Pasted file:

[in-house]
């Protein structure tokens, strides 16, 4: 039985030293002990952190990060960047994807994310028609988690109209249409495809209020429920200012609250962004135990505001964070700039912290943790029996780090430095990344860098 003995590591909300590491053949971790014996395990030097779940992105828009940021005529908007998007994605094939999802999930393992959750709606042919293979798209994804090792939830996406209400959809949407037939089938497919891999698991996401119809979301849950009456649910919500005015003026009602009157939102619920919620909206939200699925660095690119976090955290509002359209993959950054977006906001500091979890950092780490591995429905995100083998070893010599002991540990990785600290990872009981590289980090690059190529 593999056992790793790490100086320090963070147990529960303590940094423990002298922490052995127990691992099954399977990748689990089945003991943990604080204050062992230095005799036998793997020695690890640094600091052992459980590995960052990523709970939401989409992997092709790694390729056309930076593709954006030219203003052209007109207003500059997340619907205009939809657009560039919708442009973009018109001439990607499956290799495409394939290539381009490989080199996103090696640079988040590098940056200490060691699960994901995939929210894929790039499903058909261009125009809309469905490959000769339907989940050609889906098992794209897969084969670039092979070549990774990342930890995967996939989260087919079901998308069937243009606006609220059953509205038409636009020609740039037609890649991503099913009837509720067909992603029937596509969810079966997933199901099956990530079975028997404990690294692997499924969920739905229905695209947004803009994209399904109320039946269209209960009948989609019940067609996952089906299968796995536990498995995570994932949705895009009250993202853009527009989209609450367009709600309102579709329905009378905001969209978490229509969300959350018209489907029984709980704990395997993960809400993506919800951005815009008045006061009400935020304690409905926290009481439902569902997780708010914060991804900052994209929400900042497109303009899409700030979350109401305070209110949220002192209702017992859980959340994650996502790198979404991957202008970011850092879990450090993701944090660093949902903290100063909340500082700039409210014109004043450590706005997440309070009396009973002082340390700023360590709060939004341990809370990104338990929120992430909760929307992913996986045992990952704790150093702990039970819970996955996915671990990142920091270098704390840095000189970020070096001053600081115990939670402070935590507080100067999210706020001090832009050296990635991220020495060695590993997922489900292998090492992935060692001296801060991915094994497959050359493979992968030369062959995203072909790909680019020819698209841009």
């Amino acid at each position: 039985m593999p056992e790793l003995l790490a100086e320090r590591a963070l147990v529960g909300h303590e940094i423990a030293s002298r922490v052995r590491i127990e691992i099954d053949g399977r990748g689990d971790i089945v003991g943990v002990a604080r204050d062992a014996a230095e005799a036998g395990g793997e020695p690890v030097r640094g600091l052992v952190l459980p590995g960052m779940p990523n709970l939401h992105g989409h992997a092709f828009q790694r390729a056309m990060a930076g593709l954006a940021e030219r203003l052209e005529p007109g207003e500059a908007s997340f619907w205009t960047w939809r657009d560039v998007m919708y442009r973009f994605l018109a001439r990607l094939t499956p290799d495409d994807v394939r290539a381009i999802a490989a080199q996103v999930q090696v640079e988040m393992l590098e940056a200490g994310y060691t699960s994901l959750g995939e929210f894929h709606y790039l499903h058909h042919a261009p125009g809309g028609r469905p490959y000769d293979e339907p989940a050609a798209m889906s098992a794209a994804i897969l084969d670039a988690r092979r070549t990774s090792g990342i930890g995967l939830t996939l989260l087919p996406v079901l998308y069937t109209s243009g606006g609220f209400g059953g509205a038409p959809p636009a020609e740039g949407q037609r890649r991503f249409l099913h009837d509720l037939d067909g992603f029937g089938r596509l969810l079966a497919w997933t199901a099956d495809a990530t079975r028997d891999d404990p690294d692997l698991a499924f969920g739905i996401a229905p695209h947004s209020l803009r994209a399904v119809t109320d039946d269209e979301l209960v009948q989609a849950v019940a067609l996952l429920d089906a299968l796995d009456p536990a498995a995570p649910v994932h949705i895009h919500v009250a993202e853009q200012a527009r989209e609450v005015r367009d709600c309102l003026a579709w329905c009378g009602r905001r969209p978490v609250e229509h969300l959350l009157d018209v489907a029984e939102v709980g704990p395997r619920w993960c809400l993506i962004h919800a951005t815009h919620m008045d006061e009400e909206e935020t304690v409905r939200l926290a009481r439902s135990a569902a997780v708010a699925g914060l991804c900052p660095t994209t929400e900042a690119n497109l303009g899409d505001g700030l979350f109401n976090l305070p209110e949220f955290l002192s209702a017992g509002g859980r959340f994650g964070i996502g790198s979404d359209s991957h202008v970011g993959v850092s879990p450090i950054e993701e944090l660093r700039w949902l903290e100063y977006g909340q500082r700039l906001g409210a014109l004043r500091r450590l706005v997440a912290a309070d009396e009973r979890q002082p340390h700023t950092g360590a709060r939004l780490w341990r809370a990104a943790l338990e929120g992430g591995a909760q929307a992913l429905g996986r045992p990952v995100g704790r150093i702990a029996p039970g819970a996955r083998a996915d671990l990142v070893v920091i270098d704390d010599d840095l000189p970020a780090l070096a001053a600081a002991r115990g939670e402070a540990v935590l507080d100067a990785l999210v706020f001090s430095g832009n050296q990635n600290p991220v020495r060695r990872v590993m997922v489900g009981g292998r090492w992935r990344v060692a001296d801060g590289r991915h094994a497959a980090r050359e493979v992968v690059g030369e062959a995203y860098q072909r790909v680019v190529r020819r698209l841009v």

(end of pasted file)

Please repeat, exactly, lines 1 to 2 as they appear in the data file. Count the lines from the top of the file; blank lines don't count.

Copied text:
[in-house]
């Protein structure tokens, strides 16, 4: 039985030293002990952190990060960047994807994310028609988690109209249409495809209020429920200012609250962004135990505001964070700039912290943790029996780090430095990344860098 003995590591909300590491053949971790014996395990030097779940992105828009940021005529908007998007994605094939999802999930393992959750709606042919293979798209994804090792939830996406209400959809949407037939089938497919891999698991996401119809979301849950009456649910919500005015003026009602009157939102619920919620909206939200699925660095690119976090955290509002359209993959950054977006906001500091979890950092780490591995429905995100083998070893010599002991540990990785600290990872009981590289980090690059190529 593999056992790793790490100086320090963070147990529960303590940094423990002298922490052995127990691992099954399977990748689990089945003991943990604080204050062992230095005799036998793997020695690890640094600091052992459980590995960052990523709970939401989409992997092709790694390729056309930076593709954006030219203003052209007109207003500059997340619907205009939809657009560039919708442009973009018109001439990607499956290799495409394939290539381009490989080199996103090696640079988040590098940056200490060691699960994901995939929210894929790039499903058909261009125009809309469905490959000769339907989940050609889906098992794209897969084969670039092979070549990774990342930890995967996939989260087919079901998308069937243009606006609220059953509205038409636009020609740039037609890649991503099913009837509720067909992603029937596509969810079966997933199901099956990530079975028997404990690294692997499924969920739905229905695209947004803009994209399904109320039946269209209960009948989609019940067609996952089906299968796995536990498995995570994932949705895009009250993202853009527009989209609450367009709600309102579709329905009378905001969209978490229509969300959350018209489907029984709980704990395997993960809400993506919800951005815009008045006061009400935020304690409905926290009481439902569902997780708010914060991804900052994209929400900042497109303009899409700030979350109401305070209110949220002192209702017992859980959340994650996502790198979404991957202008970011850092879990450090993701944090660093949902903290100063909340500082700039409210014109004043450590706005997440309070009396009973002082340390700023360590709060939004341990809370990104338990929120992430909760929307992913996986045992990952704790150093702990039970819970996955996915671990990142920091270098704390840095000189970020070096001053600081115990939670402070935590507080100067999210706020001090832009050296990635991220020495060695590993997922489900292998090492992935060692001296801060991915094994497959050359493979992968030369062959995203072909790909680019020819698209841009």